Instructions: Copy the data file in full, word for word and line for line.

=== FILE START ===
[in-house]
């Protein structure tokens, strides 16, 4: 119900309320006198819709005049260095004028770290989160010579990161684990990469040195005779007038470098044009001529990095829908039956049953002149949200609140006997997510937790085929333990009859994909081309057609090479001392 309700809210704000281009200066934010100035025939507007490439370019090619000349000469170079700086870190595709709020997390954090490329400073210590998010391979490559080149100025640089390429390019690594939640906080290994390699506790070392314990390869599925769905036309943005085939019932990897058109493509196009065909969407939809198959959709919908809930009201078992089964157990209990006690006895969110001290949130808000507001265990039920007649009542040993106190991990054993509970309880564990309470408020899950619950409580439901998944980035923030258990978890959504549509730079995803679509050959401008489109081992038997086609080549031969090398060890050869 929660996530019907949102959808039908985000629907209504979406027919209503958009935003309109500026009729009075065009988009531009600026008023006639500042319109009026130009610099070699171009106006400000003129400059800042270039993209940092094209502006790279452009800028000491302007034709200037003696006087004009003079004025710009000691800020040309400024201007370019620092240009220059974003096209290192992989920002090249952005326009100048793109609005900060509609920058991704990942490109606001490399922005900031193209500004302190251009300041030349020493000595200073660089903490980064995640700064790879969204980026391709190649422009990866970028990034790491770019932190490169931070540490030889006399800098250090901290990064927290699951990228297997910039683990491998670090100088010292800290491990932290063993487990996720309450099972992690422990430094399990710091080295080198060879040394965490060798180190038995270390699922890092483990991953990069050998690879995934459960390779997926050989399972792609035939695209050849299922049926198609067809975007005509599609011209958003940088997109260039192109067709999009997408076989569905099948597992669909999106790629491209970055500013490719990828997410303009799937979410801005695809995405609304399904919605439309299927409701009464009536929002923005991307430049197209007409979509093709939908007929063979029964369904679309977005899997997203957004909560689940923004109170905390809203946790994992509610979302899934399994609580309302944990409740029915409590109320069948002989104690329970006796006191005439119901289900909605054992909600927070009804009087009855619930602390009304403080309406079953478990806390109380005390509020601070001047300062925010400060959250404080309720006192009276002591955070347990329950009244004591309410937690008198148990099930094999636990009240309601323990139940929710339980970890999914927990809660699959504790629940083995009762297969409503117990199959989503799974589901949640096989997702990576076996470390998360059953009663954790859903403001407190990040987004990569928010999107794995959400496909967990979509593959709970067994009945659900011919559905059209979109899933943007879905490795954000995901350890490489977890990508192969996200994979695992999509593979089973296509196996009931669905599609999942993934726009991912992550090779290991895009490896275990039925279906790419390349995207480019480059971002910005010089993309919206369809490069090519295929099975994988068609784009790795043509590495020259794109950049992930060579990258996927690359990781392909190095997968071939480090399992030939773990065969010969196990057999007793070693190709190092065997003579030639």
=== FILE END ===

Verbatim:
[in-house]
């Protein structure tokens, strides 16, 4: 119900309320006198819709005049260095004028770290989160010579990161684990990469040195005779007038470098044009001529990095829908039956049953002149949200609140006997997510937790085929333990009859994909081309057609090479001392 309700809210704000281009200066934010100035025939507007490439370019090619000349000469170079700086870190595709709020997390954090490329400073210590998010391979490559080149100025640089390429390019690594939640906080290994390699506790070392314990390869599925769905036309943005085939019932990897058109493509196009065909969407939809198959959709919908809930009201078992089964157990209990006690006895969110001290949130808000507001265990039920007649009542040993106190991990054993509970309880564990309470408020899950619950409580439901998944980035923030258990978890959504549509730079995803679509050959401008489109081992038997086609080549031969090398060890050869 929660996530019907949102959808039908985000629907209504979406027919209503958009935003309109500026009729009075065009988009531009600026008023006639500042319109009026130009610099070699171009106006400000003129400059800042270039993209940092094209502006790279452009800028000491302007034709200037003696006087004009003079004025710009000691800020040309400024201007370019620092240009220059974003096209290192992989920002090249952005326009100048793109609005900060509609920058991704990942490109606001490399922005900031193209500004302190251009300041030349020493000595200073660089903490980064995640700064790879969204980026391709190649422009990866970028990034790491770019932190490169931070540490030889006399800098250090901290990064927290699951990228297997910039683990491998670090100088010292800290491990932290063993487990996720309450099972992690422990430094399990710091080295080198060879040394965490060798180190038995270390699922890092483990991953990069050998690879995934459960390779997926050989399972792609035939695209050849299922049926198609067809975007005509599609011209958003940088997109260039192109067709999009997408076989569905099948597992669909999106790629491209970055500013490719990828997410303009799937979410801005695809995405609304399904919605439309299927409701009464009536929002923005991307430049197209007409979509093709939908007929063979029964369904679309977005899997997203957004909560689940923004109170905390809203946790994992509610979302899934399994609580309302944990409740029915409590109320069948002989104690329970006796006191005439119901289900909605054992909600927070009804009087009855619930602390009304403080309406079953478990806390109380005390509020601070001047300062925010400060959250404080309720006192009276002591955070347990329950009244004591309410937690008198148990099930094999636990009240309601323990139940929710339980970890999914927990809660699959504790629940083995009762297969409503117990199959989503799974589901949640096989997702990576076996470390998360059953009663954790859903403001407190990040987004990569928010999107794995959400496909967990979509593959709970067994009945659900011919559905059209979109899933943007879905490795954000995901350890490489977890990508192969996200994979695992999509593979089973296509196996009931669905599609999942993934726009991912992550090779290991895009490896275990039925279906790419390349995207480019480059971002910005010089993309919206369809490069090519295929099975994988068609784009790795043509590495020259794109950049992930060579990258996927690359990781392909190095997968071939480090399992030939773990065969010969196990057999007793070693190709190092065997003579030639």